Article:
The origin of Thumri can be traced to bhajans composed during the 11th century by saint poets like Surdas and Meerabai, with themes centred on Lord Krishna. This perhaps explains the devotional tilt in several thumris which continues till today. Thumri evolved over the years, but it was during the reign of Nawab Wajid Ali Shah of Awadh in the 19th century that it flourished.
It developed under the patronage of Wajid Ali Shah and came to be used as an accompaniment to Kathak dance with all its dramatic gestures (abhinaya), subtle eroticism and beautiful poetry.
But it was in Banaras where Thumri acquired the status of a heavy classical form –largely due to the efforts of Bhaiyya Ganpatrao, a scion of the Gwalior princely family. Thumri lyrics are usually in Hindi dialects, such as Awadhi and Braj bhasha due to its earthy origins.
The playfulness between Radha and Krishna, Krishna’s antics and his courtship with the gopis – the themes of love, longing, desire and separation are a part of the large repertoire of Thumri. The erotic Shringar Ras predominates Thumri, giving it its characteristic sensuality, not devoid of the elements of spiritual love.
There are sub-categories of Thumri like Dadra, Chaiti, Kajri, Hori, Jhoola, Saavan. All these songs contain references to the rainy season, to the plaintive cry of the cuckoo, the pangs of separation, the playful antics of Krishna and so on.Aastha Goswami
Girija Devi Was the Last of the Best, and Best of the Last
To think of a genre so vast, varied and interdisciplinary and Appa ji’s unfathomable mastery over it only fills one with awe. Not only was she proficient in Thumri but also sang the supposedly weightier Khayal, Dhrupad, Dhamar, Tappa, Prabhandh, Gul, Naksh with equal dexterity. In fact, she was known for opening her performances with Khayal recitals before moving on to the thumris.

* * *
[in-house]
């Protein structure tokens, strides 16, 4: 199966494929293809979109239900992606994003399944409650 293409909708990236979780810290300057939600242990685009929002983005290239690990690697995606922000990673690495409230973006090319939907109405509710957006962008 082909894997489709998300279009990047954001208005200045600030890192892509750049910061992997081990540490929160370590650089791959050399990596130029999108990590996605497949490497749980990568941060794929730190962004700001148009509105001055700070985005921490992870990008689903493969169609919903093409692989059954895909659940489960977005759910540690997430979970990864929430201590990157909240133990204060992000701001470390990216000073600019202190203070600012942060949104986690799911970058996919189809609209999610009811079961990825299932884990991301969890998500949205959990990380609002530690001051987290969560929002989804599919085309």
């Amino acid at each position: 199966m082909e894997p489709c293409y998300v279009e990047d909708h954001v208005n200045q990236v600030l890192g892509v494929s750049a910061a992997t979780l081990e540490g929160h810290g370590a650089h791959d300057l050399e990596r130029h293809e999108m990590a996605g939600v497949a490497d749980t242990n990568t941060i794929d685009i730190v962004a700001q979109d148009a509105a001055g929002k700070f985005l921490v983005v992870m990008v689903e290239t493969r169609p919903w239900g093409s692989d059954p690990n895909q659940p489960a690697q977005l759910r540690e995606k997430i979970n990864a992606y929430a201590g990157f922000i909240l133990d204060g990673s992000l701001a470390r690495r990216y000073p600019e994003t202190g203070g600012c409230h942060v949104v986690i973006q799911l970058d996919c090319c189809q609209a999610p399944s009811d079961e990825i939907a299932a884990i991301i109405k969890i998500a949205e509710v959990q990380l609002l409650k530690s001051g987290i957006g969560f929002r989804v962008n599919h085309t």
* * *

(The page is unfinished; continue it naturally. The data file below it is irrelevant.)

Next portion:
Appa ji mastered the nuance of Thumri – the grammar, the emotion, the lyrics –creating a fine tapestry of moods woven with the right emotions every time she took the stage. In fact, a lot of credit must go to Girija Devi for changing the composition of Thumri and for bringing it from the courts and kothas onto the proscenium stage.
The octogenarian performed till the very end, the metallic quality and candour of her voice belying her age. Not only did she mesmerise audiences with her singing and childlike glee, but also passed on her knowledge to several others who wanted to learn from her.
She wanted the younger generation to take forth the legacy of the gharana and Hindustani music – which is perhaps why she devoted a large part of her life to teaching. Girija Devi worked with the Sangeet Research Academy in Kolkata and the Banaras Hindu University, passing on her penchant for precision and practice.
A stickler for training and hard work, Girija Devi was vocal about her dislike for reality shows as they catapulted young children to instant fame – in the process disappointing those who failed to make it to the top.
The prize money of such reality shows should be used to train not one, but many children under the tutelage of able gurus. This way we will take forth the legacy of music.Girija Devi in an interview to DD news in 2015
I never met Girija Devi but her music conjures several incomprehensible emotions in me. This is perhaps the power of her music, the potency of the unparalleled legacy she has left behind. She may have gone, but through her music she lives on.